JFK Museum and Dallas Holocaust Museum

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n5wmk
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JFK Museum and Dallas Holocaust Museum

#1

Post by n5wmk » Thu Jan 23, 2020 9:19 am

I didn't see any really recent posts on these two places, so I thought I'd give an update here.

At Christmas, I had promised my 13 year old granddaughter a trip to both museums (she's interested in historical stuff like that), and she had a day off from school on Tuesday, Jan 21, so we went.

The Sixth Floor (JFK) Museum is no longer posted. That's probably not a recent change - I went there 6 or 7 years ago with my Mom and former SIL. At that time, it was posted 30.06 with a technically non-compliant sign (printed on 8.5" x 11" paper in too-small font). The entire building was posted with those signs then, as the Dallas County Courts are also in the building. I didn't carry inside back then, even though the signs were not compliant, because they also had a couple of Deputies inside.

But now, the museum is totally separated from the court area by an exterior corridor. So the court area is posted 30.06 and 30.07, but the Museum is clear.

We had bought our tickets on line, and I carried happily inside. No metal detectors, no wanding. No real security at all in the 6th Floor Museum, other than a couple of unarmed private security folks. So it was just a normal go in, present or purchase your ticket, and enjoy the tour.

The Dallas Holocaust Museum (across the street from the 6th Floor) - much different. Large compliant 30.06 & 30.07 signs at the entrance. I locked my EDC in the lockbox in my truck, but left my holster in my belt. We went inside, and there's an airport-style metal detector, an airport-style x-ray machine, and a couple security guards with wands.

Took everything out of my pockets - keys, phone, coins, original style Leatherman tool/knife, wallet - all in a bowl along with my wrist watch for the x-ray. When I stepped through the detector - it beeped.

I told the guard about my steel knees and the zippers on my Bates boots. He wanted see the zippers and said that my knees were what triggered the detector.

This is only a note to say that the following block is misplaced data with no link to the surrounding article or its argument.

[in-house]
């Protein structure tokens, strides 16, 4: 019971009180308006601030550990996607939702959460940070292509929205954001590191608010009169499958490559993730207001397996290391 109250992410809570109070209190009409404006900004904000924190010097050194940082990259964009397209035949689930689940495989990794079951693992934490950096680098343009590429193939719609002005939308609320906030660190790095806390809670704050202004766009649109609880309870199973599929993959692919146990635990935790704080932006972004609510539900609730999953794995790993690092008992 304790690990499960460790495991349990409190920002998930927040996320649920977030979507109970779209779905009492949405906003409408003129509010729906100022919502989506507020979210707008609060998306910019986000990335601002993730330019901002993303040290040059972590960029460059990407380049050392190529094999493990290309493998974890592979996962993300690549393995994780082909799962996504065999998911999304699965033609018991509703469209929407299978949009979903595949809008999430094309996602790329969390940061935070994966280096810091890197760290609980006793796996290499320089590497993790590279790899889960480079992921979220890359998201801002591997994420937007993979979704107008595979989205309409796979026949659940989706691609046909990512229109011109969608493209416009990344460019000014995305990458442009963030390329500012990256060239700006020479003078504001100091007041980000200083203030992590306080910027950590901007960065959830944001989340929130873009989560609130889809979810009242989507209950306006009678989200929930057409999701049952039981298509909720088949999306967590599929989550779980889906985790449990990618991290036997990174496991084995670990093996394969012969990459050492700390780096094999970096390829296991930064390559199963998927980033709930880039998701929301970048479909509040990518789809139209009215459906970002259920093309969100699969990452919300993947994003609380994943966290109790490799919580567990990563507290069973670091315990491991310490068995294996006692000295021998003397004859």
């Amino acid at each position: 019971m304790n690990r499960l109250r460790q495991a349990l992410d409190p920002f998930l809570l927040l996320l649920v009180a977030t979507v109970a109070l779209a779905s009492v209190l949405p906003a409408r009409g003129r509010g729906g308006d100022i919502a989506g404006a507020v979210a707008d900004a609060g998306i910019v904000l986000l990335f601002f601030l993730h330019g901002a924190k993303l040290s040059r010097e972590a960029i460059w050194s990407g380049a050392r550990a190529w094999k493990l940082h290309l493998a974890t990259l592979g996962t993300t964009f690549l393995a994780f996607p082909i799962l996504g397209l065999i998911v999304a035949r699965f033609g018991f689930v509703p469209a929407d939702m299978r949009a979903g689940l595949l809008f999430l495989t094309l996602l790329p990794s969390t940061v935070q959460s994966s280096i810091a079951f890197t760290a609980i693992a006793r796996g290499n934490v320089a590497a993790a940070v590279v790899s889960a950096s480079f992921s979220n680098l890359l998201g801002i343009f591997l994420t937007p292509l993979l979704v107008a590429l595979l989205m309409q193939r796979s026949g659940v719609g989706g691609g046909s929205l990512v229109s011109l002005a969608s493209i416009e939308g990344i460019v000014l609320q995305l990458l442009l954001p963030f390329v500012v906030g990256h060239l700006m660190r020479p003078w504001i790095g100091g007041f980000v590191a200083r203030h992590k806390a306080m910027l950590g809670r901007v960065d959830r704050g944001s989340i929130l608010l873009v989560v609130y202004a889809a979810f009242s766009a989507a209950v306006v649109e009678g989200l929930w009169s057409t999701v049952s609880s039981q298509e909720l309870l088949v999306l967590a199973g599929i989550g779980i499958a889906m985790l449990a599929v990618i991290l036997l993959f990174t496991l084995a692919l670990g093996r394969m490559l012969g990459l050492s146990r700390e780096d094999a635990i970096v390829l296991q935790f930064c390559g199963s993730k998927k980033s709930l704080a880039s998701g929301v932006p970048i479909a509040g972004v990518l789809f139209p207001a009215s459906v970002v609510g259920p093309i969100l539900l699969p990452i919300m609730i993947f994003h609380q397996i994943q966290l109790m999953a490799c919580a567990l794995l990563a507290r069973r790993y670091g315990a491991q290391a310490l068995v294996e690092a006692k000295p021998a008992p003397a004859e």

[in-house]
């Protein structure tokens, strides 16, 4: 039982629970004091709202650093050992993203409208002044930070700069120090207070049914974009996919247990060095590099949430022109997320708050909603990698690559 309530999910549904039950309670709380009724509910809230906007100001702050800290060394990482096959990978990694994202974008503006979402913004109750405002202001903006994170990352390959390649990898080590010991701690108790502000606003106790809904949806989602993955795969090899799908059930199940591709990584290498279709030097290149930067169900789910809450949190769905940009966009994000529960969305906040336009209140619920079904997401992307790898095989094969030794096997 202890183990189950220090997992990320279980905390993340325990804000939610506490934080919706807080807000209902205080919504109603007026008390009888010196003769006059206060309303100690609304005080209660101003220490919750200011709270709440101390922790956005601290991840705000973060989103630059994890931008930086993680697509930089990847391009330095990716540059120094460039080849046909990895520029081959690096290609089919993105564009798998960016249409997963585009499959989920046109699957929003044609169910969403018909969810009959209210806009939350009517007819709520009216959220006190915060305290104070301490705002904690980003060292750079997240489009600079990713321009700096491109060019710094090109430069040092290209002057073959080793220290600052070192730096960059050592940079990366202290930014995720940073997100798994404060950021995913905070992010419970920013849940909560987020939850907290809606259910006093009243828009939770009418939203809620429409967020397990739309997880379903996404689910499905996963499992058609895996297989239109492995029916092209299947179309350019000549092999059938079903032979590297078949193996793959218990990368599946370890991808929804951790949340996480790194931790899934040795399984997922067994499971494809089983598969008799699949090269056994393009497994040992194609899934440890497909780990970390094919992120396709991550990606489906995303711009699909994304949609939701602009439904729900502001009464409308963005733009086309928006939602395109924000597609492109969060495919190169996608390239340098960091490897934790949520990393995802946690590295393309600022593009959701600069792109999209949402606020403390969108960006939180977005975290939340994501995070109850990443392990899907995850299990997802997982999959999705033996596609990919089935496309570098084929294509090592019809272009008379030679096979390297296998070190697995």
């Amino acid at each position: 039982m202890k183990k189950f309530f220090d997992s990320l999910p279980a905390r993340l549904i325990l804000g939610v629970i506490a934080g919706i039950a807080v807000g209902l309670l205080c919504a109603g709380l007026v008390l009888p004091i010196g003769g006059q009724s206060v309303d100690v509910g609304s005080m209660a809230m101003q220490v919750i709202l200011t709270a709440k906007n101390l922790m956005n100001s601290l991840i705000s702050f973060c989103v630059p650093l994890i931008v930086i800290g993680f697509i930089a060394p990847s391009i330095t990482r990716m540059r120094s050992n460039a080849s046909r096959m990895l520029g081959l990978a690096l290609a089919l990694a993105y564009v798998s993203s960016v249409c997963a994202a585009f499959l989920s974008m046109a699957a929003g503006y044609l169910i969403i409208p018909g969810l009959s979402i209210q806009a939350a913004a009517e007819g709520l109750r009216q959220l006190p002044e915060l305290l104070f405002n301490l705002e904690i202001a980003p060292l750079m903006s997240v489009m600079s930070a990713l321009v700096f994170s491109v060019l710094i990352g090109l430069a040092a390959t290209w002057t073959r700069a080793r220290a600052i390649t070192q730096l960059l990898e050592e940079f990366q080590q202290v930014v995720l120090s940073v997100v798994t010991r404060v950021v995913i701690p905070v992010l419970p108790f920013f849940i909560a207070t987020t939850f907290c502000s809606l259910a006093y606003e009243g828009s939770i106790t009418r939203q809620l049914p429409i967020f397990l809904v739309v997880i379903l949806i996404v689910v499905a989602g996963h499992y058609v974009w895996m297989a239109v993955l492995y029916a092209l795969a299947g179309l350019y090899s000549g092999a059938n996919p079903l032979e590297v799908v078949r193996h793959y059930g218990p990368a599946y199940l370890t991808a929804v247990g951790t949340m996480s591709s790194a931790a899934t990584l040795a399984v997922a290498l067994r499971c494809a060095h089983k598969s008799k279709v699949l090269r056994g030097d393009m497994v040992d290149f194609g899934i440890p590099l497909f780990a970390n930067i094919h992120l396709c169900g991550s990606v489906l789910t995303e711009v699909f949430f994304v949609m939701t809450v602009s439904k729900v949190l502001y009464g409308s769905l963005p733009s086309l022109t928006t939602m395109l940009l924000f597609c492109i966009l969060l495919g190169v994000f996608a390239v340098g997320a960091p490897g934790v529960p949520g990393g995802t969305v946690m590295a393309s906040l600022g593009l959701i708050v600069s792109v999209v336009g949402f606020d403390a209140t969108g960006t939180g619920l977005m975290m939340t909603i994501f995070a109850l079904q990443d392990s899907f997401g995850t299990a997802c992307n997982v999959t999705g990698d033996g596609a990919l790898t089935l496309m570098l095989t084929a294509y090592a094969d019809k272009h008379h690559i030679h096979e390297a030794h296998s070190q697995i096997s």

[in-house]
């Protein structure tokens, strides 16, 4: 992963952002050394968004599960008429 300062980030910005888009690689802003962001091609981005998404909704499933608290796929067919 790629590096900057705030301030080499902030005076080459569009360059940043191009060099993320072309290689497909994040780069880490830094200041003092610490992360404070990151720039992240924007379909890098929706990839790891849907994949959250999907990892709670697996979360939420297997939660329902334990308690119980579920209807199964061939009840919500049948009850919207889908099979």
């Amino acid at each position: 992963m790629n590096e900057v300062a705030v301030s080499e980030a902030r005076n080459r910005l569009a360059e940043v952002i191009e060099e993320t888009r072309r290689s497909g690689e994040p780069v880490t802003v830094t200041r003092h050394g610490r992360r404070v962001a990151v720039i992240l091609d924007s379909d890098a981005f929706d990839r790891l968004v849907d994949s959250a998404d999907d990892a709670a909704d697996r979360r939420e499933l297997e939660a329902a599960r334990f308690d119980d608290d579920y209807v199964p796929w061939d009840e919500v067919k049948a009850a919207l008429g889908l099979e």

No wanding - I expected they would find my empty Cross Breed IWB holster from the belt clips, and I'd have to explain why I had an empty holster. But they sent me on through without any wanding, just accepting my statement about my knees and looking the zippers on my boots. No comment at all about my Leatherman knife. :roll:

I just don't understand a place that claims to promote human rights and whose reason for being is a result of a group of people were forcefully disarmed and slaughtered, prohibiting the legal possession of firearms within their building. :banghead:

But overall, it was a good day spent with my granddaughter, with no problems. :txflag:
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strogg
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Re: JFK Museum and Dallas Holocaust Museum

#2

Post by strogg » Thu Jan 23, 2020 12:17 pm

Thanks for the update. My family and I went to the 6th floor museum during the Thanksgiving holiday weekend, but we didn't go in due to the tickets being sold out. The exterior doors did have gun buster signs, though. Are they gone now?

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Re: JFK Museum and Dallas Holocaust Museum

#3

Post by n5wmk » Fri Jan 24, 2020 12:51 pm

No gun buster signs that I noticed. But I typically don't "notice" gun busters signs, just look for legal 30.06. There were 2 guys repairing the glass entry doors - so I may have missed it. But definitely no 30.06 sign.
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Re: JFK Museum and Dallas Holocaust Museum

#4

Post by C-dub » Fri Jan 24, 2020 6:09 pm

n5wmk wrote:
Thu Jan 23, 2020 9:19 am
I just don't understand a place that claims to promote human rights and whose reason for being is a result of a group of people were forcefully disarmed and slaughtered, prohibiting the legal possession of firearms within their building. :banghead:
:txflag:
The only two possible explanations I can come up with are that they either aren't bright enough to see and understand the irony or they just don't care.
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Re: JFK Museum and Dallas Holocaust Museum

#5

Post by Russell » Mon Feb 03, 2020 12:09 pm

C-dub wrote:
Fri Jan 24, 2020 6:09 pm
n5wmk wrote:
Thu Jan 23, 2020 9:19 am